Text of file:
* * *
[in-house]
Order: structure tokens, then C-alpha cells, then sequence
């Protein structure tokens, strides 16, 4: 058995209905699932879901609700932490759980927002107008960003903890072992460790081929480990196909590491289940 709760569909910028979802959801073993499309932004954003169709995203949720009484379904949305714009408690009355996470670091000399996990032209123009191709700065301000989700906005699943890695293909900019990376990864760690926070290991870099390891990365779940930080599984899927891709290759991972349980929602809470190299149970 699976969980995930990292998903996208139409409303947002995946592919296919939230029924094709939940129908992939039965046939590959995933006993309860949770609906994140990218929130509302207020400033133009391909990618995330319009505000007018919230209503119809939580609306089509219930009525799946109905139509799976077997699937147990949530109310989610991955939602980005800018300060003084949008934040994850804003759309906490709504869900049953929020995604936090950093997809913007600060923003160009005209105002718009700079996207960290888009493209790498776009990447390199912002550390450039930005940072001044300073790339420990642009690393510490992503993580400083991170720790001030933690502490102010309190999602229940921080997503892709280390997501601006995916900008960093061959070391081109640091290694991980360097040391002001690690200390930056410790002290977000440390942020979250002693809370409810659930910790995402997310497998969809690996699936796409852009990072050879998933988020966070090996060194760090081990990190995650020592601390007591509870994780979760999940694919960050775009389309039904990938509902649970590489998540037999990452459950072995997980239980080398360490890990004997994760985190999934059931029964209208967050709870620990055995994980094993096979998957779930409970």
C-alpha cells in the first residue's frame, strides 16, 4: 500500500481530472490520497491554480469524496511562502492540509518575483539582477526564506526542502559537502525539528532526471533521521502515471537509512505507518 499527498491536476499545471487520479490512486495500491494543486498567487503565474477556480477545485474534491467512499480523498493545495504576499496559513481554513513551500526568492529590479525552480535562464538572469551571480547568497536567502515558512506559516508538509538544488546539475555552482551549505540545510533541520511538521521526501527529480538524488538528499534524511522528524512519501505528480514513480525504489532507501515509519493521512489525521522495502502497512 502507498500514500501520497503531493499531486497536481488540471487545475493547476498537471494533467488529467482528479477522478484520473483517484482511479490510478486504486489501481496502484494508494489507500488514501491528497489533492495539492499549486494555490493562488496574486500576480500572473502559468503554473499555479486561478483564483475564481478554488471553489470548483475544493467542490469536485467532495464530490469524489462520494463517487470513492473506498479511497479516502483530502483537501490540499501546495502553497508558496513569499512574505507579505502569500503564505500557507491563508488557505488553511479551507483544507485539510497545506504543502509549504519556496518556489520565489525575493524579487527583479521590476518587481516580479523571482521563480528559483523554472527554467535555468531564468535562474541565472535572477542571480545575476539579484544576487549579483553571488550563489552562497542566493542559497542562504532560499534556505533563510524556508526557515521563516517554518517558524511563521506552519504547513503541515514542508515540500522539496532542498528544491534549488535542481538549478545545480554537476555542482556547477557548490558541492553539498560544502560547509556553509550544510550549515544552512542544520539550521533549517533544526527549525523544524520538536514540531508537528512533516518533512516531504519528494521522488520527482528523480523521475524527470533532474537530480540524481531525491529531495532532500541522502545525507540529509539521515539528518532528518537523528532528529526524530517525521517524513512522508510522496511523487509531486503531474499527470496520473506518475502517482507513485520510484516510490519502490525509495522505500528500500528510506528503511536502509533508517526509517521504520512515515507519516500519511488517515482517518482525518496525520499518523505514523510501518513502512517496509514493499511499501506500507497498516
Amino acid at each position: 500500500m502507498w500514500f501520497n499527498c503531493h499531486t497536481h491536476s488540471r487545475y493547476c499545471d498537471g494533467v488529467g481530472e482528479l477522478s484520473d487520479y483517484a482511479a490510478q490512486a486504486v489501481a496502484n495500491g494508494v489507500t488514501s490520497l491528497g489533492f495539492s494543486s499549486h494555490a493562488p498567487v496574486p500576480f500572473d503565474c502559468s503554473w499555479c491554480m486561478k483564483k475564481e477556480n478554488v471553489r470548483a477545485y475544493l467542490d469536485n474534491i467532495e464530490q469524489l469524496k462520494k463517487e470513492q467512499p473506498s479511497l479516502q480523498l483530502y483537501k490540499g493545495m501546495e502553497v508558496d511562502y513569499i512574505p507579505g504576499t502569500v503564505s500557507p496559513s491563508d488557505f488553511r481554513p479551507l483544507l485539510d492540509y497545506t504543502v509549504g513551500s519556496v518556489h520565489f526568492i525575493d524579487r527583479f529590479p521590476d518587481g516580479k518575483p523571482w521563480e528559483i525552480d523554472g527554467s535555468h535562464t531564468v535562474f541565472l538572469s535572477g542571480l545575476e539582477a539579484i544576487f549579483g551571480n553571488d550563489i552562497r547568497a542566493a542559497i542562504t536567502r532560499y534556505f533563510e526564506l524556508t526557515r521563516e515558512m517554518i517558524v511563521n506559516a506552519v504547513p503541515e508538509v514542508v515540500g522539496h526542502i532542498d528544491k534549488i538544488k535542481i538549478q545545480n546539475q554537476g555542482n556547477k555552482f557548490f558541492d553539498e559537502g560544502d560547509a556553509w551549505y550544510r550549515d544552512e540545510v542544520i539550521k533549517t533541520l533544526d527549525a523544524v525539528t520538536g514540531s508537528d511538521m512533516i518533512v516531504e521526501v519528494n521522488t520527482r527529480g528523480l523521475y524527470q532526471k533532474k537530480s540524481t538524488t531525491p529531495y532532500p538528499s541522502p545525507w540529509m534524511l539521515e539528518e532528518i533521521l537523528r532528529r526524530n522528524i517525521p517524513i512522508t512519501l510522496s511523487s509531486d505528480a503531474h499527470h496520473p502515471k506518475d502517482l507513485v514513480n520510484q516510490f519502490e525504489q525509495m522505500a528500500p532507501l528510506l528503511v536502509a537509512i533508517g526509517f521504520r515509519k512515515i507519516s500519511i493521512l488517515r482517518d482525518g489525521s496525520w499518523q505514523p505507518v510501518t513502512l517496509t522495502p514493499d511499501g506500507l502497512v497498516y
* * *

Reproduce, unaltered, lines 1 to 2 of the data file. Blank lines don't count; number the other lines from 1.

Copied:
[in-house]
Order: structure tokens, then C-alpha cells, then sequence